Kmart moved Steve Feuling, 40, to senior VP-marketing, from chief marketing officer at BlueLight.com. Mr. Feuling previously worked at Clorox Co. as well as online college-search firm Achieva.com.
Larry Davis, 58, also senior VP-marketing, left after five years to become managing director of Coles Myer's Target chain in Australia. He is the second top marketing executive to leave Kmart recently; Chief Marketing Officer Brent Willis resigned this spring after six months and Kmart spokesman David Karraker said the retailer will not "in the near future" fill the post.
Both Mr. Feuling and Doug Meissner, senior VP-sales and marketing, who takes over Mr. Davis' weekly circular and in-store promotions and direct-marketing duties, report to Cecil Kearse, senior VP-general merchandise manager for Kmart.
Mr. Feuling will be in charge of print, not including the weekly ad circular, along with broadcast advertising, brand and marketing strategies and multicultural marketing and advertising. Falling under the domain of Mr. Meissner are in-store events, promotions and advertising, and direct marketing such as the retailer's "School Spirit" fundraising campaign.
Mr. Feuling takes up his post as Kmart is engaged in war of words with Target Corp. over Kmart's "Dare to Compare" program, an in-store effort listing comparable prices on similar products. Target sued Kmart, charging the listed prices were inaccurate, then put out a statement saying it had "forced" Kmart to rescind the effort. Kmart fired back that Target withdrew the lawsuit because the charges were unfounded. Mr. Karraker said Kmart would continue the "Dare to Compare" program, but will no longer name competitor's prices. Instead, Kmart will list a reduced price and the original price.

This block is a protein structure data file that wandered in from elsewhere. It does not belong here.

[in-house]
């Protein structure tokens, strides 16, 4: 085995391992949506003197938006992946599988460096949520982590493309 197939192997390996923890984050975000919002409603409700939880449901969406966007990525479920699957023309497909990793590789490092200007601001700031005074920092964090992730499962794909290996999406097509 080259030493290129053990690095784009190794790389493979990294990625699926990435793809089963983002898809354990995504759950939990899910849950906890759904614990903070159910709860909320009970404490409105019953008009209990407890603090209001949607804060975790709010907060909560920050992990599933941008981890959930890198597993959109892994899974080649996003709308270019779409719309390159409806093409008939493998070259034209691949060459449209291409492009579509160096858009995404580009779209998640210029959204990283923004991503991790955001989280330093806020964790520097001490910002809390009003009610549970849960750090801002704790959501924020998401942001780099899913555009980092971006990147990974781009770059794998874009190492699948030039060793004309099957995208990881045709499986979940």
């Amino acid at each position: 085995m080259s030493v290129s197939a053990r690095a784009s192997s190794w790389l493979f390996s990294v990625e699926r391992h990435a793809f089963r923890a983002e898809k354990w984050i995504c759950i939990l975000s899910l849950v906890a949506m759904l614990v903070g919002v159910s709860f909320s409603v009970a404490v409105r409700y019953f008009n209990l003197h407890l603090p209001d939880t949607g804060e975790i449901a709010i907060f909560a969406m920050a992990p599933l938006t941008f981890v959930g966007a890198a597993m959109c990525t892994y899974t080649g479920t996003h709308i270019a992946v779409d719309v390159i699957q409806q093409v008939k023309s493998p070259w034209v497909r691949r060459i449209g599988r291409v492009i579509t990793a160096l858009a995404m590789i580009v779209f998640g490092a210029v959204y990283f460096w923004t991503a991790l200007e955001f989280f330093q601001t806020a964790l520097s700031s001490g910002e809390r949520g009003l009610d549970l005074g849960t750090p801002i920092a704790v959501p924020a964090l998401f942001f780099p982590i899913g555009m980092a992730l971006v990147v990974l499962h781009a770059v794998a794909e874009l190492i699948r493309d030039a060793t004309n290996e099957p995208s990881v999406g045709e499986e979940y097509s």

Meanwhile, Interpublic Group of Cos.-backed Don Coleman Advertising, Southfield, Mich., Kmart's multicultural agency, won a shootout with general agency of record, Omnicom Group's TBWA/Chiat/Day, New York, for a campaign backing its chief price-war vehicle, the "BlueLight Always" initiative, a move to permanently lower prices on up to 50,000 products and position the discounter more akin to Wal-Mart as a low-price leader.
New spots show animated blue lights dancing around the store, lowering prices in a scene reminiscent of Wal-Mart's smiley-face character which rolls back prices.
A Kmart spokesman said the company greenlighted Don Coleman's BlueLight work after focus-group research. A TBWA/Chiat/Day spokesman said his shop was busy with holiday work and developing a Kmart campaign for next year so the assignment was "handed" to Don Coleman. "There is no turmoil within Kmart's advertising department or between any of our agencies," said Mr. Karraker.